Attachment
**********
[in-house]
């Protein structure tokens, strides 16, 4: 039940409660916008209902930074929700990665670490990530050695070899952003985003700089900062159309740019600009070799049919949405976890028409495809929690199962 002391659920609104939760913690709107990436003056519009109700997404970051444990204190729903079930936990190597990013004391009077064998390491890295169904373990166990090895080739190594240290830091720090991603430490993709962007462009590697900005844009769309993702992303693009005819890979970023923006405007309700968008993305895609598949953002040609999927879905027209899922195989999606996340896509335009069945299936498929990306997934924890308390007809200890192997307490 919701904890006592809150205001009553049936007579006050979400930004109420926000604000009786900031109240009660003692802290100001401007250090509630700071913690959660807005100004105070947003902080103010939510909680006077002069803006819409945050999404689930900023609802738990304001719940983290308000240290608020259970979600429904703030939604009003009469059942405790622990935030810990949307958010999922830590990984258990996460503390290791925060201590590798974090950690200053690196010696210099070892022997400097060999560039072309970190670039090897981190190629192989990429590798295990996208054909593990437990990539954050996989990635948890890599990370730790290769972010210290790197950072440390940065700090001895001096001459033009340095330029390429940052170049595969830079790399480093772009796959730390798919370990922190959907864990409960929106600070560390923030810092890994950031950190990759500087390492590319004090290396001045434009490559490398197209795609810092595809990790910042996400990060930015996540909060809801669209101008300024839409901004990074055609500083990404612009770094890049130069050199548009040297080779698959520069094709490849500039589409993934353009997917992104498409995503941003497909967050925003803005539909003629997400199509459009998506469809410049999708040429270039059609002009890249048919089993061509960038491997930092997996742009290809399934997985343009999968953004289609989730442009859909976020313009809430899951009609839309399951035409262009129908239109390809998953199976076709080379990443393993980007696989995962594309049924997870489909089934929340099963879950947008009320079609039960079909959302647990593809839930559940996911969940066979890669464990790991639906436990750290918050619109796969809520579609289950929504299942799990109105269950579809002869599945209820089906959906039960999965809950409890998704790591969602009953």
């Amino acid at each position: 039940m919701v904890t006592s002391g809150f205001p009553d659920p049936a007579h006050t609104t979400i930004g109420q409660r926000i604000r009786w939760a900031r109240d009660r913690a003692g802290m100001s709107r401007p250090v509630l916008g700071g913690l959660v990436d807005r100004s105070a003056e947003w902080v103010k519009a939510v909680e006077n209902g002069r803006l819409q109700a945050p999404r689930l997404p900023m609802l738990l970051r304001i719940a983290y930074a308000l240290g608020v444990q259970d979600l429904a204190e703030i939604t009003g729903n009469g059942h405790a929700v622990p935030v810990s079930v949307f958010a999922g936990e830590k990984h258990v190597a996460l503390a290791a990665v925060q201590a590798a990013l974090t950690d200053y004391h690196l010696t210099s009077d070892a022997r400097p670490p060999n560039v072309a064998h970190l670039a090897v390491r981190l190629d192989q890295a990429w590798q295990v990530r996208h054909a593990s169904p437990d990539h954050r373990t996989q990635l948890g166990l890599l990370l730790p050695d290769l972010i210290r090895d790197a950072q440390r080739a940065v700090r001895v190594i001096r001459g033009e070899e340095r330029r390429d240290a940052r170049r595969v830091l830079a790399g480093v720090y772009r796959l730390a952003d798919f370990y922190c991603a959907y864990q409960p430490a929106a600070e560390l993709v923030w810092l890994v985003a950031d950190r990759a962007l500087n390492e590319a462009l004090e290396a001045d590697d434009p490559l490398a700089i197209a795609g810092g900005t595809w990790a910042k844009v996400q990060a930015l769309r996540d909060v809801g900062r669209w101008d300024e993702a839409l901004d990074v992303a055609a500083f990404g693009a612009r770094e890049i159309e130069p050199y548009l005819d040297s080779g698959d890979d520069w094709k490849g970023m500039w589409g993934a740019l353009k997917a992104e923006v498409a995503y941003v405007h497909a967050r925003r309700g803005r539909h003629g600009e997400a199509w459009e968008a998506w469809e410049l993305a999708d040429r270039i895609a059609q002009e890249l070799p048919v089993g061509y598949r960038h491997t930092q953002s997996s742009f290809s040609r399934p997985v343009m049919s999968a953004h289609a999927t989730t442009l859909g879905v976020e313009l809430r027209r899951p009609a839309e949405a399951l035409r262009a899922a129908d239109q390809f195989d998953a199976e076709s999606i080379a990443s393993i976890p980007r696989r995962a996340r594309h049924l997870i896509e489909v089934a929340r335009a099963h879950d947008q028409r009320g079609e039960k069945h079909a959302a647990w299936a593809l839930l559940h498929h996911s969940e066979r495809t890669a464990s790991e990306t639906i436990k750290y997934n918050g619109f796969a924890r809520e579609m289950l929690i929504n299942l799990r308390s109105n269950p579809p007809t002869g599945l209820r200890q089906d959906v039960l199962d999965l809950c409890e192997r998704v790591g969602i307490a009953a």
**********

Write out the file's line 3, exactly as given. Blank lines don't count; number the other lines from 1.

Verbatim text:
């Amino acid at each position: 039940m919701v904890t006592s002391g809150f205001p009553d659920p049936a007579h006050t609104t979400i930004g109420q409660r926000i604000r009786w939760a900031r109240d009660r913690a003692g802290m100001s709107r401007p250090v509630l916008g700071g913690l959660v990436d807005r100004s105070a003056e947003w902080v103010k519009a939510v909680e006077n209902g002069r803006l819409q109700a945050p999404r689930l997404p900023m609802l738990l970051r304001i719940a983290y930074a308000l240290g608020v444990q259970d979600l429904a204190e703030i939604t009003g729903n009469g059942h405790a929700v622990p935030v810990s079930v949307f958010a999922g936990e830590k990984h258990v190597a996460l503390a290791a990665v925060q201590a590798a990013l974090t950690d200053y004391h690196l010696t210099s009077d070892a022997r400097p670490p060999n560039v072309a064998h970190l670039a090897v390491r981190l190629d192989q890295a990429w590798q295990v990530r996208h054909a593990s169904p437990d990539h954050r373990t996989q990635l948890g166990l890599l990370l730790p050695d290769l972010i210290r090895d790197a950072q440390r080739a940065v700090r001895v190594i001096r001459g033009e070899e340095r330029r390429d240290a940052r170049r595969v830091l830079a790399g480093v720090y772009r796959l730390a952003d798919f370990y922190c991603a959907y864990q409960p430490a929106a600070e560390l993709v923030w810092l890994v985003a950031d950190r990759a962007l500087n390492e590319a462009l004090e290396a001045d590697d434009p490559l490398a700089i197209a795609g810092g900005t595809w990790a910042k844009v996400q990060a930015l769309r996540d909060v809801g900062r669209w101008d300024e993702a839409l901004d990074v992303a055609a500083f990404g693009a612009r770094e890049i159309e130069p050199y548009l005819d040297s080779g698959d890979d520069w094709k490849g970023m500039w589409g993934a740019l353009k997917a992104e923006v498409a995503y941003v405007h497909a967050r925003r309700g803005r539909h003629g600009e997400a199509w459009e968008a998506w469809e410049l993305a999708d040429r270039i895609a059609q002009e890249l070799p048919v089993g061509y598949r960038h491997t930092q953002s997996s742009f290809s040609r399934p997985v343009m049919s999968a953004h289609a999927t989730t442009l859909g879905v976020e313009l809430r027209r899951p009609a839309e949405a399951l035409r262009a899922a129908d239109q390809f195989d998953a199976e076709s999606i080379a990443s393993i976890p980007r696989r995962a996340r594309h049924l997870i896509e489909v089934a929340r335009a099963h879950d947008q028409r009320g079609e039960k069945h079909a959302a647990w299936a593809l839930l559940h498929h996911s969940e066979r495809t890669a464990s790991e990306t639906i436990k750290y997934n918050g619109f796969a924890r809520e579609m289950l929690i929504n299942l799990r308390s109105n269950p579809p007809t002869g599945l209820r200890q089906d959906v039960l199962d999965l809950c409890e192997r998704v790591g969602i307490a009953a």